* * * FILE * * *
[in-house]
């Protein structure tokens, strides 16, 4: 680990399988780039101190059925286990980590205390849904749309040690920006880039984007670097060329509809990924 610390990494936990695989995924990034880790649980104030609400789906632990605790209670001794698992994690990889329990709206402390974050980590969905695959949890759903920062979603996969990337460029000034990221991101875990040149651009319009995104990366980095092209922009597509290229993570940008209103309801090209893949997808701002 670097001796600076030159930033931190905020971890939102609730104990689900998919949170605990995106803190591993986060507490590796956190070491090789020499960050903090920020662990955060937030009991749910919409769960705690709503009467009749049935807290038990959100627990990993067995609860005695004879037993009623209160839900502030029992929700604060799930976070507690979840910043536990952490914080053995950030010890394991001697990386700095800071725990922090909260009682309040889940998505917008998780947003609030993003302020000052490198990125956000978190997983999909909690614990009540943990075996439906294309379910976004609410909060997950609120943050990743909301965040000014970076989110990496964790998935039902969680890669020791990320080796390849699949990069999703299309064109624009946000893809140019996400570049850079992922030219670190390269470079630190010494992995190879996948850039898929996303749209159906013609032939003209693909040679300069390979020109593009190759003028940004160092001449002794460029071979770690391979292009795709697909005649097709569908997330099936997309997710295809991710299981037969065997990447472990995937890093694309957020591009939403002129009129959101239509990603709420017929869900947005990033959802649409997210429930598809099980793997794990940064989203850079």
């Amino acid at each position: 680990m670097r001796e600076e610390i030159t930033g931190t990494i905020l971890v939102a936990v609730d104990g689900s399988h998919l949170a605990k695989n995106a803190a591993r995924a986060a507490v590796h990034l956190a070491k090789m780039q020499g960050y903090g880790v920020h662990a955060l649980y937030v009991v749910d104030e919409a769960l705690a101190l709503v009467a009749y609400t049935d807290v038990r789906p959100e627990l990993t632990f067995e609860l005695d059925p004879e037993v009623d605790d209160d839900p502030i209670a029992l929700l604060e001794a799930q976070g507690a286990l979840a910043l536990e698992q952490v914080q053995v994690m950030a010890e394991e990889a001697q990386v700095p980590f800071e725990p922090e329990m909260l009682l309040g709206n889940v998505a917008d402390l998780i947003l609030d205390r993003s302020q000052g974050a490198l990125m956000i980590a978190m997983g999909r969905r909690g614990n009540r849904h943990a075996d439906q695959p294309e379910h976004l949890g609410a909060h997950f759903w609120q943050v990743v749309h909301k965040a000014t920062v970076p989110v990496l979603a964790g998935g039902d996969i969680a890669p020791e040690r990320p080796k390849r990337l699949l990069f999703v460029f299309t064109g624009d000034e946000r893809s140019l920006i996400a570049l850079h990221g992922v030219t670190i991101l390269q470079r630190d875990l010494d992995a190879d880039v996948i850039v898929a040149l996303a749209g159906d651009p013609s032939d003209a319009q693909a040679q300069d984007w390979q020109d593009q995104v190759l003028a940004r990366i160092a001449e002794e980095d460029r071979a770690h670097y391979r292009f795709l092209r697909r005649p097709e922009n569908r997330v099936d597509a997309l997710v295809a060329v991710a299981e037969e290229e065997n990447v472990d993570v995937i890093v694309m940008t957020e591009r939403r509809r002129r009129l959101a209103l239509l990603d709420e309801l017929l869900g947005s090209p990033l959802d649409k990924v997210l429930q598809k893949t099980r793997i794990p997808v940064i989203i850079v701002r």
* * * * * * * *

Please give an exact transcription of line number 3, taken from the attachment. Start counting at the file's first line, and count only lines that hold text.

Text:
């Amino acid at each position: 680990m670097r001796e600076e610390i030159t930033g931190t990494i905020l971890v939102a936990v609730d104990g689900s399988h998919l949170a605990k695989n995106a803190a591993r995924a986060a507490v590796h990034l956190a070491k090789m780039q020499g960050y903090g880790v920020h662990a955060l649980y937030v009991v749910d104030e919409a769960l705690a101190l709503v009467a009749y609400t049935d807290v038990r789906p959100e627990l990993t632990f067995e609860l005695d059925p004879e037993v009623d605790d209160d839900p502030i209670a029992l929700l604060e001794a799930q976070g507690a286990l979840a910043l536990e698992q952490v914080q053995v994690m950030a010890e394991e990889a001697q990386v700095p980590f800071e725990p922090e329990m909260l009682l309040g709206n889940v998505a917008d402390l998780i947003l609030d205390r993003s302020q000052g974050a490198l990125m956000i980590a978190m997983g999909r969905r909690g614990n009540r849904h943990a075996d439906q695959p294309e379910h976004l949890g609410a909060h997950f759903w609120q943050v990743v749309h909301k965040a000014t920062v970076p989110v990496l979603a964790g998935g039902d996969i969680a890669p020791e040690r990320p080796k390849r990337l699949l990069f999703v460029f299309t064109g624009d000034e946000r893809s140019l920006i996400a570049l850079h990221g992922v030219t670190i991101l390269q470079r630190d875990l010494d992995a190879d880039v996948i850039v898929a040149l996303a749209g159906d651009p013609s032939d003209a319009q693909a040679q300069d984007w390979q020109d593009q995104v190759l003028a940004r990366i160092a001449e002794e980095d460029r071979a770690h670097y391979r292009f795709l092209r697909r005649p097709e922009n569908r997330v099936d597509a997309l997710v295809a060329v991710a299981e037969e290229e065997n990447v472990d993570v995937i890093v694309m940008t957020e591009r939403r509809r002129r009129l959101a209103l239509l990603d709420e309801l017929l869900g947005s090209p990033l959802d649409k990924v997210l429930q598809k893949t099980r793997i794990p997808v940064i989203i850079v701002r």